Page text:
Cytoreductive Surgery and Intraperitoneal Chemotherapy in Patients with Peritoneal Metastases from Colorectal Cancer Aspects of loco-regional treatment outcome, patient selection, and chemo-sensitivity

University dissertation from Uppsala : Acta Universitatis Upsaliensis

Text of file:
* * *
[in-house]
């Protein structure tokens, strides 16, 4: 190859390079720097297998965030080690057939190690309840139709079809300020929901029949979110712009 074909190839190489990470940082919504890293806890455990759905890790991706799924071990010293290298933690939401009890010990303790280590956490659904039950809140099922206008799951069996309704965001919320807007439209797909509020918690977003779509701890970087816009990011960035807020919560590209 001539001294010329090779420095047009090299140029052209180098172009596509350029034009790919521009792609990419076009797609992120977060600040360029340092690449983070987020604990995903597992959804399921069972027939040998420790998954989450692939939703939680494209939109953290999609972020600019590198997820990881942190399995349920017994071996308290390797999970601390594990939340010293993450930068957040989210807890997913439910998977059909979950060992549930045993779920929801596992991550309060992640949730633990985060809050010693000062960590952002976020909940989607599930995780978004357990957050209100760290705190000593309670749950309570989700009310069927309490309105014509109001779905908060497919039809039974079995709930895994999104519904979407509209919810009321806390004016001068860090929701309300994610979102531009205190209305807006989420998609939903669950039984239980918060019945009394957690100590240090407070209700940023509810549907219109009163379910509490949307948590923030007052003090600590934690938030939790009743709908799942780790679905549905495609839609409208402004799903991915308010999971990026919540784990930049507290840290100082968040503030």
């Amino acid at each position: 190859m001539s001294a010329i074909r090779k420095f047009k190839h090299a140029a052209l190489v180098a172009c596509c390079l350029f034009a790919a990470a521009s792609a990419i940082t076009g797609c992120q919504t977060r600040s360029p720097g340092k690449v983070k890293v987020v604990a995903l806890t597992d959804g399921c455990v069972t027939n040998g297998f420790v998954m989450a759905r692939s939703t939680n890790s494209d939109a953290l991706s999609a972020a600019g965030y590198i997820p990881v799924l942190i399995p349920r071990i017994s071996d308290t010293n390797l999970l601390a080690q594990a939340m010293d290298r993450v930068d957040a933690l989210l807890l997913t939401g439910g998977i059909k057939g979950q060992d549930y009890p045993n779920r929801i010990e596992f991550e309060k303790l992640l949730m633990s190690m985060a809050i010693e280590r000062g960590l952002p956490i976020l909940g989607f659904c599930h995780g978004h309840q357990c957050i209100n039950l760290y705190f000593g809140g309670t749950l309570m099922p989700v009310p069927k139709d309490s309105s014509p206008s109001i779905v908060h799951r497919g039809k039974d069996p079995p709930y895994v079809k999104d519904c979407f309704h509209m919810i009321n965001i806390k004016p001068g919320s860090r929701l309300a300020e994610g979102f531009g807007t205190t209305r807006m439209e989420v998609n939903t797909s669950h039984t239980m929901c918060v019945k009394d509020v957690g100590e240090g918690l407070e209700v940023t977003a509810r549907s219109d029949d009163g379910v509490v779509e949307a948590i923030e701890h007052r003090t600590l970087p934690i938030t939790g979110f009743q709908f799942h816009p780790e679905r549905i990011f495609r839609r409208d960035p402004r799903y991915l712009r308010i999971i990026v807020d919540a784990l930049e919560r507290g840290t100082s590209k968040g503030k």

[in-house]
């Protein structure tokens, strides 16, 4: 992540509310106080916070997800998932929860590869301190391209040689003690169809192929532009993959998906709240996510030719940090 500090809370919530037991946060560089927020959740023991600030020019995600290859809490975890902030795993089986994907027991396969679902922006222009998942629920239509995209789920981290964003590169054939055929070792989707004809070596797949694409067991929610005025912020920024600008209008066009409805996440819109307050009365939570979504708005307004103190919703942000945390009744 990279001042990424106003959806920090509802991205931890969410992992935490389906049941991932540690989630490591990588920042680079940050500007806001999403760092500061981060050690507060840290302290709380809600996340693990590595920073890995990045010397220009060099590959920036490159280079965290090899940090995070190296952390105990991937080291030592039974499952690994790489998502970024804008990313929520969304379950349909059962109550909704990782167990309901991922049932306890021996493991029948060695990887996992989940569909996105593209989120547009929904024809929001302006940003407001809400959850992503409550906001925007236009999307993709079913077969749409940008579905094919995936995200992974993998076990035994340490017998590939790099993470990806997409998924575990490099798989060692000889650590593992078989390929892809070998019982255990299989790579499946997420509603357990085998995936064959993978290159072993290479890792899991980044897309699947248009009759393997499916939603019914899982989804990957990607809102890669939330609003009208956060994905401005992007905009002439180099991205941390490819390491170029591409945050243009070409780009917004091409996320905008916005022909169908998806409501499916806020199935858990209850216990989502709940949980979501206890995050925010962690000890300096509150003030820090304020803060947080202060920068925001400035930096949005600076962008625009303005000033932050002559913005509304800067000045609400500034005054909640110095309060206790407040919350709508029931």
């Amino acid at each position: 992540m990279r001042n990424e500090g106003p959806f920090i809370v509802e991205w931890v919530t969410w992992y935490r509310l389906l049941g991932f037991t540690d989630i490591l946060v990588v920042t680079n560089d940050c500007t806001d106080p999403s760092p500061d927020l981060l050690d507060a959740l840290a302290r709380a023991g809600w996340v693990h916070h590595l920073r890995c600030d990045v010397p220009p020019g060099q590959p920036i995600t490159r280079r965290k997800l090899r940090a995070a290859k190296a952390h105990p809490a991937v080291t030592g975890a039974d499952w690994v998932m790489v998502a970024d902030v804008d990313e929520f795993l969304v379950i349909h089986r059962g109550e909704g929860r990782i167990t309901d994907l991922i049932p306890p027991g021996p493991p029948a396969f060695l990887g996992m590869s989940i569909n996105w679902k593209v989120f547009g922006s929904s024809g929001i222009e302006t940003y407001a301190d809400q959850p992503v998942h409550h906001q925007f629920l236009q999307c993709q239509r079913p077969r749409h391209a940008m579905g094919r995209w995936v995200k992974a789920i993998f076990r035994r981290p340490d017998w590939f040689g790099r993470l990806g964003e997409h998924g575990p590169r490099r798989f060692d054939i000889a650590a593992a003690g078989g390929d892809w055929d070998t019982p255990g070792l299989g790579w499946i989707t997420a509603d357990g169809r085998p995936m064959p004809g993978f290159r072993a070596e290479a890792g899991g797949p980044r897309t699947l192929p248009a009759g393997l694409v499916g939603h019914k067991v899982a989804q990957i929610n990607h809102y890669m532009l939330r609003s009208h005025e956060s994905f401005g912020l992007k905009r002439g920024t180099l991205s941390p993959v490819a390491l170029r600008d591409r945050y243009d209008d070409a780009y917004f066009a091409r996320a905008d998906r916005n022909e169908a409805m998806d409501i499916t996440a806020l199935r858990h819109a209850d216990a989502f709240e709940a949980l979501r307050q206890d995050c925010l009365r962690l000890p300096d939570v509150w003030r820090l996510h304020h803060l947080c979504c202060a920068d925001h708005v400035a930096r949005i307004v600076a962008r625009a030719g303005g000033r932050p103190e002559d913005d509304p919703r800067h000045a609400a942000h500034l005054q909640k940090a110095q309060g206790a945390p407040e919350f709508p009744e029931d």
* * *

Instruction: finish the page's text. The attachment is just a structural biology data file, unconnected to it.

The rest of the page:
Abstract: Previously, peritoneal metastases(PM) from colorectal cancer(CRC) have been considered a terminal and generalised form of cancer. A new treatment strategy combining cytoreductive surgery(CRS) and intraperitoneal chemotherapy(IPC) has recently shown promising results. The aim of this thesis was to investigate different aspects of this treatment in order to optimise the treatment and to clarify its potential as a new treatment option. Treatment outcome, patient selection, method of IPC (hyperthermic intraperitoneal chemotherapy-HIPEC vs. sequential postoperative intraperitoneal chemotherapy-SPIC) and choice of drugs for IPC were the aspects covered in this thesis.The treatment outcome of CRS and IPC according to the median overall survival ranged from 24 to 34 months with 5-year overall survival ranging from 20 to 40% depending on the IPC treatment administered. Furthermore, the 5-year disease-free survival was impressive at 32% for patients receiving HIPEC. This establishes the curative potential of this treatment. Due to current inadequacies of radiological imaging, a score (Corep score) was developed for patient selection purposes. This score had a sensitivity of 80% and specificity of 100% in identifying patients with short cancer-specific survival after the treatment (<12 months). Further studies are needed to elucidate the clinical usefulness of the Corep score. HIPEC was associated with better survival than the SPIC method at similar morbidity and mortality rates, suggesting that HIPEC be the method of preference. Concerning the choice of drugs, the last study investigated the chemo-sensitivity of different PM tumour-types with a special focus on CRC. While CRC samples were generally more resistant, the ratio of the in vivo concentration compared to the ex vivo concentration giving a 50% tumour cell death showed that oxaliplatin had the best profile across all PM tumour types as well as for CRC. This needs further confirmation in a clinical trial.